Shrink and Press Fitting

Shrink fitting is accomplished by heating a part so that a hole in it expands, after which another piece may be fitted, usually under pressure, into that hole. The outer piece then contracts as it cools, creating a tight seal. Some sinter-like bonds may form, but shrink fitting works primarily by friction bonding. It requires thermal energy and less force is needed to achieve the final bond. If the material to be shrink-fitted is metallic, heating may be accomplished by induction.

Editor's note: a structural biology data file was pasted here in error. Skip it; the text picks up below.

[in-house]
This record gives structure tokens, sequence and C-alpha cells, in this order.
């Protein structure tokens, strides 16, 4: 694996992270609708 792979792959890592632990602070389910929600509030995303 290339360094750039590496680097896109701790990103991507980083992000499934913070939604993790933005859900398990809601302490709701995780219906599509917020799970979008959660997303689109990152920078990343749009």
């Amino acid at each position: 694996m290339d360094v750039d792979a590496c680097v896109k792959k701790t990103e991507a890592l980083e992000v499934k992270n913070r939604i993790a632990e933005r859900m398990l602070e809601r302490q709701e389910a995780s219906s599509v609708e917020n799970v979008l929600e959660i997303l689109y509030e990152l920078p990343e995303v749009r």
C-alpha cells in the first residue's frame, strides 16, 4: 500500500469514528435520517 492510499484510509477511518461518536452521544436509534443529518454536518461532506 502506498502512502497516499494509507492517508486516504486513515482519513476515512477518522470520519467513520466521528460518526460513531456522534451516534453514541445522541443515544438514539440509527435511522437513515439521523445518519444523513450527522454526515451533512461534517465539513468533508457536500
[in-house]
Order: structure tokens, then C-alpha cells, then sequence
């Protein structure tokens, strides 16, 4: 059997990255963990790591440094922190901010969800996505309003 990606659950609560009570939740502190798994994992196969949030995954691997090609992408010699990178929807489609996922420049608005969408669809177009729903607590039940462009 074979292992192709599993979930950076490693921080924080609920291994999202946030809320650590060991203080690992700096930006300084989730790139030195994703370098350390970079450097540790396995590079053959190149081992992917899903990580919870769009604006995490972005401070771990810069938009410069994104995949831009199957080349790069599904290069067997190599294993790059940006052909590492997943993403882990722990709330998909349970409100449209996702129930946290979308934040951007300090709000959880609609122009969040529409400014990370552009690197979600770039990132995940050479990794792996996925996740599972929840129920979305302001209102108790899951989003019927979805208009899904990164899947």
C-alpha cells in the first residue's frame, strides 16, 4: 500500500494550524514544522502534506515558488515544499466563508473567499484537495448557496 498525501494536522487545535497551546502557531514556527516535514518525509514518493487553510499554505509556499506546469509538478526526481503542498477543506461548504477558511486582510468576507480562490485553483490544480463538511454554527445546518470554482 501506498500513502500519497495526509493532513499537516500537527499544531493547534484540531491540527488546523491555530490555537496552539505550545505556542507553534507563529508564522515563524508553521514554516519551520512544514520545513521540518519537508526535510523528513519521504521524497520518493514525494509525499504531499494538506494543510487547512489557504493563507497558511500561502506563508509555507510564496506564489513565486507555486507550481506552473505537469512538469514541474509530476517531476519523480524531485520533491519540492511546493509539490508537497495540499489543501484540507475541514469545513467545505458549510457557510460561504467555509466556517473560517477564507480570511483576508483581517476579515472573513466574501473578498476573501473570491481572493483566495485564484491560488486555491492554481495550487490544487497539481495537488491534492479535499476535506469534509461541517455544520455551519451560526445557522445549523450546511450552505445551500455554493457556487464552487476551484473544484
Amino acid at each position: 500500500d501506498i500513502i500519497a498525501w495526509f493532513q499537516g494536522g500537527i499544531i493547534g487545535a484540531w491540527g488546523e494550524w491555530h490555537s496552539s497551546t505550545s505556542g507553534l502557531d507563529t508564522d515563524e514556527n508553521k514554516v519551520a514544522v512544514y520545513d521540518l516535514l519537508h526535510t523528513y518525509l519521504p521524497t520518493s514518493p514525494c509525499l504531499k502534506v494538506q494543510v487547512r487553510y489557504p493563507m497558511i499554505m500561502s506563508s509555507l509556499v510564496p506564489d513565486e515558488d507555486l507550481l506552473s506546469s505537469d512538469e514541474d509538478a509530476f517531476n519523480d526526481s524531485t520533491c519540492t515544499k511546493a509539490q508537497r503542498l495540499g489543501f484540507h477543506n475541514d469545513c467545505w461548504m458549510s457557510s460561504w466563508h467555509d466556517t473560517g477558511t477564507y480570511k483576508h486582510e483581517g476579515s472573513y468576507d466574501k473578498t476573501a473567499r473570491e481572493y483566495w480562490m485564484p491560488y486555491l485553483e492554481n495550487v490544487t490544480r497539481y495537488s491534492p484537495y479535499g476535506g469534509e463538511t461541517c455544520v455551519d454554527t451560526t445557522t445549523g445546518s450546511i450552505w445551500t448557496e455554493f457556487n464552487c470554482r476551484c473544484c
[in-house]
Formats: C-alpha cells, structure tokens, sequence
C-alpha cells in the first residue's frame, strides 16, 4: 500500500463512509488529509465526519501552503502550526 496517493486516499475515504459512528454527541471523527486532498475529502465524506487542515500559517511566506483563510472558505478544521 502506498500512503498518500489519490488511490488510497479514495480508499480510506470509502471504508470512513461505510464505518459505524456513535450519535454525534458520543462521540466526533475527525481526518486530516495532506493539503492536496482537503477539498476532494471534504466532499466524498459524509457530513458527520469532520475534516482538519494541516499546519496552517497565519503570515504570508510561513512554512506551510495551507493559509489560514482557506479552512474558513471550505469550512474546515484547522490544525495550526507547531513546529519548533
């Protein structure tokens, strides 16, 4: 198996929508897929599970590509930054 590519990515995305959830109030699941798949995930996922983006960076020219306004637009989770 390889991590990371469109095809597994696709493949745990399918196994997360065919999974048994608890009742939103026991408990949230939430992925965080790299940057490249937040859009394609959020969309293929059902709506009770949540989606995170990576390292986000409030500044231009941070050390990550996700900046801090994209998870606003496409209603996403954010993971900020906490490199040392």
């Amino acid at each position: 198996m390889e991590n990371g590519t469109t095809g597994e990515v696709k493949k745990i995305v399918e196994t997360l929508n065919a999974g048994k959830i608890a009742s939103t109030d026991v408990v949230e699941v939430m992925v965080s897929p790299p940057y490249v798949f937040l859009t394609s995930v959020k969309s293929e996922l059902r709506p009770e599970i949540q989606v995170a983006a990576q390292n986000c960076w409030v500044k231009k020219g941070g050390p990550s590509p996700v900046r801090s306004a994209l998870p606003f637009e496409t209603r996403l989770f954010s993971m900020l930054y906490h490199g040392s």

Press fitting is similar to shrink fitting except that parts are not heated and higher pressures are necessary. Press fitting requires less energy but the bond is weaker. Also, if bonded material has a buckling problem press fitting is not suitable as a joining technique.